Less optimistic findings were obtained by Sampson (1986) in his study of the effects of desegregation on racist attitudes and expectations among college students attending an "elite, predominantly white, desegregated" university. Sampson found that the attitudes of Whites toward Blacks were more negative at the end of the freshman year than at the beginning, possibly due to the lower status of Black students and to the lack of interaction among White and Black students.

Other interventions associated with the reduction of racism are of the educational type and typically involve strategies that directly or indirectly address racial stereotypes; that is, strategies that focus on the cognitive (belief) aspect of racism. Some social scientists have suggested that educational approaches which address prejudice (i.e., those which emphasize attitudes and values are more effective in reducing racism than those which primarily address beliefs). Katz and Hass (1988), for example, investigated value conflict and racism and argued that racism can be mediated by an educational approach that stresses the relationship between egalitarian values and the rights of ethnic minority groups. Further support for the effectiveness of educational interventions that focus on prejudice has been provided by Furuto and Furuto (1983) who found a workshop which addressed racist attitudes to be more useful than a workshop addressing stereotypes in reducing self-reports of prejudice toward various ethnic groups among White university students in Hawaii.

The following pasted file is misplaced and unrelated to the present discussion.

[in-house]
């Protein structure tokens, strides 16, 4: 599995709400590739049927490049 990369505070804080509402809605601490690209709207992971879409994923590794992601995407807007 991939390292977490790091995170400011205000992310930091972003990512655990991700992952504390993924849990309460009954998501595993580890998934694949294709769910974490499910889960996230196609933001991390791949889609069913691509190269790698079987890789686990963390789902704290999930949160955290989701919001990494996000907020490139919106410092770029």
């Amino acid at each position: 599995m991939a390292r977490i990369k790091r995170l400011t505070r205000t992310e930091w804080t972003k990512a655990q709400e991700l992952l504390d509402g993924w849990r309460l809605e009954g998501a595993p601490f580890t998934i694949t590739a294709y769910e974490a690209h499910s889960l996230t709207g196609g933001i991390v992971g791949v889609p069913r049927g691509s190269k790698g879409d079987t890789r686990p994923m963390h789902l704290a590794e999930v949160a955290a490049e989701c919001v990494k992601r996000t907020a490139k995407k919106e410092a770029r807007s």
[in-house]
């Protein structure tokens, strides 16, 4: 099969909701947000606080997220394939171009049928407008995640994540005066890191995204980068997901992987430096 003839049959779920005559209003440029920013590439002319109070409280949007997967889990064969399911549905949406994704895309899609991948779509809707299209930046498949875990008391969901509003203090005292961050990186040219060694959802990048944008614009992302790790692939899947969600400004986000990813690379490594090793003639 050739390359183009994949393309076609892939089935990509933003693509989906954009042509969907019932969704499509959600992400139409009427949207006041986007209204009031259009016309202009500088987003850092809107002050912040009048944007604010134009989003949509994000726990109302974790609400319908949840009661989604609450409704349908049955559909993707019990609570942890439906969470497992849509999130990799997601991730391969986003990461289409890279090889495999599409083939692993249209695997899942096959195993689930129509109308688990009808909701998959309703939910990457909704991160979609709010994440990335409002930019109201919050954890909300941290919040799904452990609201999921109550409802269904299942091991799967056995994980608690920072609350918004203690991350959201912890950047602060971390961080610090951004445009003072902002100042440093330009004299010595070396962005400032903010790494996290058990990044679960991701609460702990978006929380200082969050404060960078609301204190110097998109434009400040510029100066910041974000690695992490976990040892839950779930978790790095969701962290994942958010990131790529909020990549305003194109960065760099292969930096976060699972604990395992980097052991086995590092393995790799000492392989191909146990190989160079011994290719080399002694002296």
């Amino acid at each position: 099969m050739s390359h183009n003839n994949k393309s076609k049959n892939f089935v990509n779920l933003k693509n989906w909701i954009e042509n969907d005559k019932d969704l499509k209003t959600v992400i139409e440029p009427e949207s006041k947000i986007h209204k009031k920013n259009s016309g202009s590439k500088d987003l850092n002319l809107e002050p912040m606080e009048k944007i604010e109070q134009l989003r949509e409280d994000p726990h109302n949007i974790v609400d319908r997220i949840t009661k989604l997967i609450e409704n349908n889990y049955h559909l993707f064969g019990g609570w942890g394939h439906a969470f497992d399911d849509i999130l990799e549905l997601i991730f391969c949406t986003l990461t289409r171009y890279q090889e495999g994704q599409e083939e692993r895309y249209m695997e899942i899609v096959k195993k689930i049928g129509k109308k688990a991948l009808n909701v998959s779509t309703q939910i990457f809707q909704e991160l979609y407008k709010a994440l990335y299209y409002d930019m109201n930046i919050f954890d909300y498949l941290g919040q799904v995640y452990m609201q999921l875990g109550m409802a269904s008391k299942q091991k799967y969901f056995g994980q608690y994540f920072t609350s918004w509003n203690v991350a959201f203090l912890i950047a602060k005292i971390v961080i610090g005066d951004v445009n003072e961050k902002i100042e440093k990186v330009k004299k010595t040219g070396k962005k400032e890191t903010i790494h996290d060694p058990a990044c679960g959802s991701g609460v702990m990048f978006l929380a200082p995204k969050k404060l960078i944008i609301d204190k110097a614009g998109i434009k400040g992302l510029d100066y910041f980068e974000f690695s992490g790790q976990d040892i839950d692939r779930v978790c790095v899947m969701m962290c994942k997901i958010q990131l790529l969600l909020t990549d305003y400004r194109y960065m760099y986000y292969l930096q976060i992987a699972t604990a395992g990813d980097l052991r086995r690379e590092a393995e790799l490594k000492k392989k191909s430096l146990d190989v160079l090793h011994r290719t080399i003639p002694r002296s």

Others have suggested that the most effective educational programs for reducing prejudice are those that involve simulation or role-playing. Byrnes and Kiger (1990), for example, found that college students who participated in a three-hour prejudice reduction simulation game ("Blue Eyes - Brown Eyes") were less prejudiced three weeks later, whereas those students who experienced a lecture on prejudice reduction and those who viewed others playing "Blue Eyes - Brown Eyes" on film did not self-report less prejudice. Bruin (1985) has argued that the use of simulation games in workshops allows participants to see the importance of the dominant culture's role in shaping their opinions of ethnic minorities. Conflicting evidence has been offered by Sedlacek, Troy, and Chapman (1976) who found that, of three interventions to decrease racism and sexism among college students, a role playing "Starpower" game was preferred by students and a movie format inspired participants "with a wish to do something about racism or sexism," but students who participated in a discussion group with a leader led workshop gained the most knowledge.